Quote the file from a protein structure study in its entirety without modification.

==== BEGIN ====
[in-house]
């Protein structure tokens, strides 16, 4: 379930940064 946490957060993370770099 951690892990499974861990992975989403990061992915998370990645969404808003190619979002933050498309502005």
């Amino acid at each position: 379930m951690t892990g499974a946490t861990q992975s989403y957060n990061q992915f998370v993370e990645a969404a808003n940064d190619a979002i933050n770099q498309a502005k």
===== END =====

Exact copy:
[in-house]
């Protein structure tokens, strides 16, 4: 379930940064 946490957060993370770099 951690892990499974861990992975989403990061992915998370990645969404808003190619979002933050498309502005």
């Amino acid at each position: 379930m951690t892990g499974a946490t861990q992975s989403y957060n990061q992915f998370v993370e990645a969404a808003n940064d190619a979002i933050n770099q498309a502005k």